N.J. to increase outdoor gathering limit to 500 people. Outdoor sports, entertainment venues boosted to 50% capacity.

Posted Apr. 26. 2021

The size limit on outdoor gatherings in New Jersey will increase from 200 to 500 people in two weeks, while the capacity limits for large outdoor sports and entertainment venues in the state will rise to 50%, Gov. Phil Murphy announced Monday as he revealed a series new steps to ease coronavirus restrictions.

Murphy also hinted these changes — to take effect May 10 — could be the first in a number of reopening announcements he’ll make in the coming weeks if the state’s COVID-19 numbers continue to improve and as more residents get vaccinated.

The bump in the outdoor gathering limit will allow for larger graduation ceremonies for colleges and high schools.

Murphy also announced indoor catered events in the state — such as weddings and proms — will be able operate at 50% capacity, with a maximum of 250 people, on May 10.https://www.nj.com/coronavirus/2021/04/njs-to-increase-outdoor-gathering-limit-to-500-people-outdoor-sports-entertainment-venues-boosted-to-50-capacity.htmlhttps://www.nj.com/coronavirus/2021/04/njs-to-increase-outdoor-gathering-limit-to-500-people-outdoor-sports-entertainment-venues-boosted-to-50-capacity.html

Large outdoor venues in the state — now defined as those with 1,000 or more fixed seats — can have crowds at 50% starting the same date, as long as they can keep six feet of distance between seated groups, Murphy said at his latest COVID-19 briefing in Trenton.

That would allow for larger audiences at outdoor events like concerts, Giants and Jets games, college football games, and high school sporting events.

Currently, outdoor venues with at least 2,500 fixed seats are limited to 30% capacity.

“So while this (change) may preclude some stadiums, like our minor league baseball stadiums, for example, from being able to reach a full 50%, we know that this is a welcome step and an advance from the current 30% capacity limitation and for venues with less seating that were previously excluded from this category,” Murphy said while making the announcement at his latest coronavirus briefing in Trenton.

The governor added that the federal Centers for Disease Control is currently reviewing its outdoor guidelines, and New Jersey will “be prepared” to relax the six-foot requirements “should the CDC move in that direction.”

In addition, carnivals and fairs in the state can operate at 50% starting May 10 — the same capacity limit that outdoor amusement parks, such as Six Flags Great Adventure, currently have. That includes the State Fair in Augusta.

Both the state Department of Education and the Office of the state Secretary of Higher Education will issue prom and graduation guidance later Monday, Murphy said.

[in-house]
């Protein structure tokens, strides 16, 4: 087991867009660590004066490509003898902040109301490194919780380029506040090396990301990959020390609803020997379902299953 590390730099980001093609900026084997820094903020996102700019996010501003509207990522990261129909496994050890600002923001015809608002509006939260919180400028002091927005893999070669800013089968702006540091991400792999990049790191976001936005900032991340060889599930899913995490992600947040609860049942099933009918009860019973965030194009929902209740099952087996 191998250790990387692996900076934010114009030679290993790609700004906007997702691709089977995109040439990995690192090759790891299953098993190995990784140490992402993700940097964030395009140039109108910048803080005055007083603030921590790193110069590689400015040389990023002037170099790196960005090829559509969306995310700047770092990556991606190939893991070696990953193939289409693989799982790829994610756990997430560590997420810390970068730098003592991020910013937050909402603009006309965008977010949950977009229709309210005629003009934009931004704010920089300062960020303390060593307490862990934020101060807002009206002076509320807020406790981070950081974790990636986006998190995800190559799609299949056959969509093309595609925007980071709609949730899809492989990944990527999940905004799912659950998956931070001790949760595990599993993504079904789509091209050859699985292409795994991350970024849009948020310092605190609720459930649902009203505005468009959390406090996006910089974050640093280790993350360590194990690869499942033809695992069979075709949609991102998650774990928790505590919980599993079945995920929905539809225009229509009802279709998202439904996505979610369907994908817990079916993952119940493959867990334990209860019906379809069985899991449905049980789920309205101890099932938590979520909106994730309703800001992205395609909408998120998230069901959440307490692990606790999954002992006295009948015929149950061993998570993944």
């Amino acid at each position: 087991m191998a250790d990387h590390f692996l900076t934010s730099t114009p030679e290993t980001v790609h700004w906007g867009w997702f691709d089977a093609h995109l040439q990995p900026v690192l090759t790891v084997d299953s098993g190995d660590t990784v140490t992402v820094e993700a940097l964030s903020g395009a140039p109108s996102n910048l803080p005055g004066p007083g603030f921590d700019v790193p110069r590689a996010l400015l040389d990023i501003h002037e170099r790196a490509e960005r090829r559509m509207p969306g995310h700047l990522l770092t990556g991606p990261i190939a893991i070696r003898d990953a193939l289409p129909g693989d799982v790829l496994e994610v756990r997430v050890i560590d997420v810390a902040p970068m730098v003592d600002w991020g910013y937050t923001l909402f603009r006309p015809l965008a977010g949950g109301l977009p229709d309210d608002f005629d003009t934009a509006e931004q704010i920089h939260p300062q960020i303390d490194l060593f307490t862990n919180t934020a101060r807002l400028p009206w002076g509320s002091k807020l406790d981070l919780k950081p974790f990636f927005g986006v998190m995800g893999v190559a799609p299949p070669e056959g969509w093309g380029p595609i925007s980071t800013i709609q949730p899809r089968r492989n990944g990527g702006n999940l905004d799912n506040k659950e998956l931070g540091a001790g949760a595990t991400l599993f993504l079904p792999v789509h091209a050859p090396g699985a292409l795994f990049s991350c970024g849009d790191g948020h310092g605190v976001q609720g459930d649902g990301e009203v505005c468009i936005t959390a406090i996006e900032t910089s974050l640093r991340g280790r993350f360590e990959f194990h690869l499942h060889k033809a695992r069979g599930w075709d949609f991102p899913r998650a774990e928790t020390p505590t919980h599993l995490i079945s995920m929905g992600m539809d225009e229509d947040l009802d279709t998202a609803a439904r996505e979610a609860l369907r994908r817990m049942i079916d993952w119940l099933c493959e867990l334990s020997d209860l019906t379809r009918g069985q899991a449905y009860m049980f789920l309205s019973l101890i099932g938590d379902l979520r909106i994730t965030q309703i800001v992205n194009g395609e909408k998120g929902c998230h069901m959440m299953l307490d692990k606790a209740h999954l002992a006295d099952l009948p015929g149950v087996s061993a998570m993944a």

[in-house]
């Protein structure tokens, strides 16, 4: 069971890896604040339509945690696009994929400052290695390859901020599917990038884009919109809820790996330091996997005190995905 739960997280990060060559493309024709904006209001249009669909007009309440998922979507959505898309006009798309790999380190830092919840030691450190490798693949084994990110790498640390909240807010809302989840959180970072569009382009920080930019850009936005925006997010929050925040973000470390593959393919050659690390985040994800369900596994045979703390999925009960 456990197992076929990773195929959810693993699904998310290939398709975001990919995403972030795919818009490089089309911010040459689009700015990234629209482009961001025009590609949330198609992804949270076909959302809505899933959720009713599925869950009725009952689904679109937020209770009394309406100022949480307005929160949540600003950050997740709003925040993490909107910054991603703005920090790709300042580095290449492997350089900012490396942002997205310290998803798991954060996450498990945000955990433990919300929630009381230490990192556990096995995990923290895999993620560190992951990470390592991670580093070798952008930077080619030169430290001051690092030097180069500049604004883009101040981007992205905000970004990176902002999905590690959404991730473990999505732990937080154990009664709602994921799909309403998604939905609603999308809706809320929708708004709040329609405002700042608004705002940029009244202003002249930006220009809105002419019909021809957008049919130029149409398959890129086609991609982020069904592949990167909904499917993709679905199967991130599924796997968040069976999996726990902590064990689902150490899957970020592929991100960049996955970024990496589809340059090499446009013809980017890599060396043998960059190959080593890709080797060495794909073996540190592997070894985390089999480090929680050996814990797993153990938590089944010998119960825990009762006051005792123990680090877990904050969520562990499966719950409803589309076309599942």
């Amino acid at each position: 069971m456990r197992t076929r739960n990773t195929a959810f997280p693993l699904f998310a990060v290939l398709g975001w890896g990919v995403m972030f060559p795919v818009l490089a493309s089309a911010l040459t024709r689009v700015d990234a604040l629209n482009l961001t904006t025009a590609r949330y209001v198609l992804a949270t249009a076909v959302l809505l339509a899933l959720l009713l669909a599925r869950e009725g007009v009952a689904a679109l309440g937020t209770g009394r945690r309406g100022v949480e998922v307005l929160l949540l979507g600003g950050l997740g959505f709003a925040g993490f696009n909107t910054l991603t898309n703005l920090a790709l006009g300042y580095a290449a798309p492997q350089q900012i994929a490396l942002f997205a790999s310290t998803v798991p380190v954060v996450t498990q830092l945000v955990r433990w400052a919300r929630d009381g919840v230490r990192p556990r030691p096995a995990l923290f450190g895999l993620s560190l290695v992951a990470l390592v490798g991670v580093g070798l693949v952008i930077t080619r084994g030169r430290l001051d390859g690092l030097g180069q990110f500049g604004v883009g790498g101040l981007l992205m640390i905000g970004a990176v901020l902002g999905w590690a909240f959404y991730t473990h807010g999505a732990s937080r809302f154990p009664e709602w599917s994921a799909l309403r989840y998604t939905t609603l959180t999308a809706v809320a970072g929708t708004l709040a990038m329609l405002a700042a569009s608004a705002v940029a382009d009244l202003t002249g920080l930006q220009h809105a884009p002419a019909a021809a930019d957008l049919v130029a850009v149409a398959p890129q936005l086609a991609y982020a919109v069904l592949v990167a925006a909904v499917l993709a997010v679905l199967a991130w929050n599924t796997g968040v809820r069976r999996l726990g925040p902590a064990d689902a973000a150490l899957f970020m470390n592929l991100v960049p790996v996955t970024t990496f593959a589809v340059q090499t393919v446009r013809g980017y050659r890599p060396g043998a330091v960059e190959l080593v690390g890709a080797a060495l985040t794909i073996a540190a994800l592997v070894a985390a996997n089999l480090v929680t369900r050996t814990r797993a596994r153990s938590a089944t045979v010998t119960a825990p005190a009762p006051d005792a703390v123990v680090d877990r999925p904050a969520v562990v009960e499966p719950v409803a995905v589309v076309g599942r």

The governor noted the state hopes to increase the outdoor gathering limit again — “perhaps substantially” — by Memorial Day if the numbers keep improving.

“So everyone should look at this 500-person limit as a new floor,” he said.

Murphy stressed that despite these changes, New Jersey’s outdoor mask mandate will remain in place. People are required to wear face coverings outdoors when in public if they cannot practice social distancing.

Monday’s announcement does not include increased capacities for indoor stores, gyms, casinos, movie theaters, and dining at restaurants in the state, which will remain limited to 50%. Murphy noted that outdoor dining is not subject to any capacity limits, as long as they keep groups 6 feet apart.

Asked when restaurants can see indoor dining limits increase, Murphy said: “If the numbers keep going like they’ve been going, it will be sooner than later. I don’t have any news to report on that front.”

Murphy said these new steps are possible because New Jersey’s coronavirus numbers have improved notably in recent days, despite officials warning less than a month ago that a third wave of the pandemic was hitting the state. Officials have said the virus is far less easily transmitted outdoors than indoors.

“We are doing this both because we are expecting the downward trend to continue over the next two weeks, and because we want to give businesses the ability to plan ahead and fully prepare,” the governor said. “To be sure, looking at the trend in our numbers over the past weeks, we fully expect to continue our streak of announcing expansions and sticking to them.”

New Jersey on Monday announced another 1,247 confirmed coronavirus cases and an additional 19 confirmed deaths.

The state’s seven-day rolling average for new cases in the state is now 2,279 — down 26% from a week ago and 32% from a month ago. The seven-day average hasn’t been below 2,300 since early November.

Meanwhile, more than 2.8 million people have been fully vaccinated in New Jersey — about 41% of the state’s 6.9 million adults. The state’s goal is to vaccinate 70% of its eligible adult population — about 4.7 million people — by the end of June.

In all, more than 6.6 million vaccine doses have been administered in New Jersey, with more than 4 million people receiving at least one dose.

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published this page in News and Politics 2021-04-26 13:52:19 -0700